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Here in The Hague, all the international governmental organisations, including the international courts and tribunals, and about 135 non-governmental organisations are endeavouring to create a just and peaceful world for everyone. The fact that their offices are close together has resulted in increasing cooperation, and encourages institutions that are not yet located here to come to The Hague. This will further consolidate the position of the Netherlands and The Hague as the centre of expertise for peace and justice in the future.

And there is increasing focus on national and international security as well. The Hague Security Delta, which is a network of businesses, knowledge institutes and government authorities, acts as a magnet for other businesses and institutions in the same field of activity. The Dutch government and the Municipality of The Hague fully support these developments too.

of The Hague fully support these developments too. “The presence of all the international organisations, NGOs

“The presence of all the international organisations, NGOs and knowledge institutes serves to make The Hague an even more attractive location for other institutions as well as businesses. The Municipality naturally encourages these developments in every way, and we do all in our power to provide the international community in The Hague with the best possible services.” - Jozias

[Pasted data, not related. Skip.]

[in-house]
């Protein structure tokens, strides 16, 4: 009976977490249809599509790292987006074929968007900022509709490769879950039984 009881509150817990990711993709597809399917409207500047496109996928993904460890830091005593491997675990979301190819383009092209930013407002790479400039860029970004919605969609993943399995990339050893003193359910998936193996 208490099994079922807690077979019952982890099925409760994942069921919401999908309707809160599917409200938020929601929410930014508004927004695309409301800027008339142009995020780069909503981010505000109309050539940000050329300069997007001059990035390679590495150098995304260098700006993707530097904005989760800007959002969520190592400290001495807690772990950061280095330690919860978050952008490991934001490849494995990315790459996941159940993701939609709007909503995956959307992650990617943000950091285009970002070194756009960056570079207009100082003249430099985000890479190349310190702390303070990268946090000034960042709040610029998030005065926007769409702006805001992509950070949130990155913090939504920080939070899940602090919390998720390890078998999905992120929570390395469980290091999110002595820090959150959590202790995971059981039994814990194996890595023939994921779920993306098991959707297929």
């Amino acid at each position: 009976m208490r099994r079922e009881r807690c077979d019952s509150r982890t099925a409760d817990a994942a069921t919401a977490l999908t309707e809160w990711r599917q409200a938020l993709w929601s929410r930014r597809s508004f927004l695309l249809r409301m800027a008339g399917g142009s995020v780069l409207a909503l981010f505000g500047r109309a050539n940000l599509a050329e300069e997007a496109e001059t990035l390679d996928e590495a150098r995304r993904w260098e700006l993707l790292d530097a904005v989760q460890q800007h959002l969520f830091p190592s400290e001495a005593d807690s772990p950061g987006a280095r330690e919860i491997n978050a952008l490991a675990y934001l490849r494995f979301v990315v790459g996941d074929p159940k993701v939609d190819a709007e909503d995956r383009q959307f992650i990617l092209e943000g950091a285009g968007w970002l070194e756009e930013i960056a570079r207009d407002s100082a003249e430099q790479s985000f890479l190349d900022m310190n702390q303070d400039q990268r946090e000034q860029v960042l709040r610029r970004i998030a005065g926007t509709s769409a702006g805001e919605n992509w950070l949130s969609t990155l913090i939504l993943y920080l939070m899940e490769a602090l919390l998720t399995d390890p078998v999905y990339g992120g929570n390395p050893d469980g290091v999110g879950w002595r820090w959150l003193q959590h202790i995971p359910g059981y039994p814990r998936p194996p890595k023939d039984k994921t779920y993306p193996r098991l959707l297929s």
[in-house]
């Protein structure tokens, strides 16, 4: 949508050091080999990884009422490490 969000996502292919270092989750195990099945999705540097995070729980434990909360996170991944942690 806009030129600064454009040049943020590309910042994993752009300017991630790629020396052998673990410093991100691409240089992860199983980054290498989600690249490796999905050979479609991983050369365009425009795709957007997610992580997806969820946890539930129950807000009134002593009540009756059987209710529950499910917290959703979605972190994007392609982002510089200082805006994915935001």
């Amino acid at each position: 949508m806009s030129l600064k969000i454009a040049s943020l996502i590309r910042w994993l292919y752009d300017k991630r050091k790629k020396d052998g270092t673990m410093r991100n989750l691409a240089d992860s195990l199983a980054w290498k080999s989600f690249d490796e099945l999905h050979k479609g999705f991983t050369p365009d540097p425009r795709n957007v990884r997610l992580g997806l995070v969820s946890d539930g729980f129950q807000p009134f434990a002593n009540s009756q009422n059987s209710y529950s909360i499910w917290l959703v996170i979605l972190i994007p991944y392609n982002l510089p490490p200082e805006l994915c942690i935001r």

van Aartsen, Mayor of The Hague

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A great deal of the work relating to peace and justice goes on behind the scenes. While it is obviously impossible to access the activities of Europol staff involved in combating cyber crime, there are still a number of locations which are open to the public, and special events are held to enable people to experience The Hague’s international character.

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The Peace Palace

A visit to the Peace Palace is a must, and we particularly recommend a guided tour. A number of such tours are available several weekends a year. Visitors can also go to the Peace Palace Visitors’ Centre and view an exhibition or watch a film about the palace. Admission to the Visitors’ Centre is free.